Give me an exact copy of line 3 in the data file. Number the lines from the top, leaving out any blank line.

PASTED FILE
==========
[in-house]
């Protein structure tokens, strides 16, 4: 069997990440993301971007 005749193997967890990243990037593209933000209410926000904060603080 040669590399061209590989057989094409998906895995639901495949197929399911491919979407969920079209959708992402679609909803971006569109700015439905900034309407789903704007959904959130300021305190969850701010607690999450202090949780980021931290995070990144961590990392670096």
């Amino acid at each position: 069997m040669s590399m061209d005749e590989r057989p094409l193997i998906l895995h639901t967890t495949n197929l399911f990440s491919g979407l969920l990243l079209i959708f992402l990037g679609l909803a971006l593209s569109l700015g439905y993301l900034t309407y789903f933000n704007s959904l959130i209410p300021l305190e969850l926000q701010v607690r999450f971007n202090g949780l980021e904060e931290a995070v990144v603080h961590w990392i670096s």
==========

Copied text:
């Amino acid at each position: 069997m040669s590399m061209d005749e590989r057989p094409l193997i998906l895995h639901t967890t495949n197929l399911f990440s491919g979407l969920l990243l079209i959708f992402l990037g679609l909803a971006l593209s569109l700015g439905y993301l900034t309407y789903f933000n704007s959904l959130i209410p300021l305190e969850l926000q701010v607690r999450f971007n202090g949780l980021e904060e931290a995070v990144v603080h961590w990392i670096s």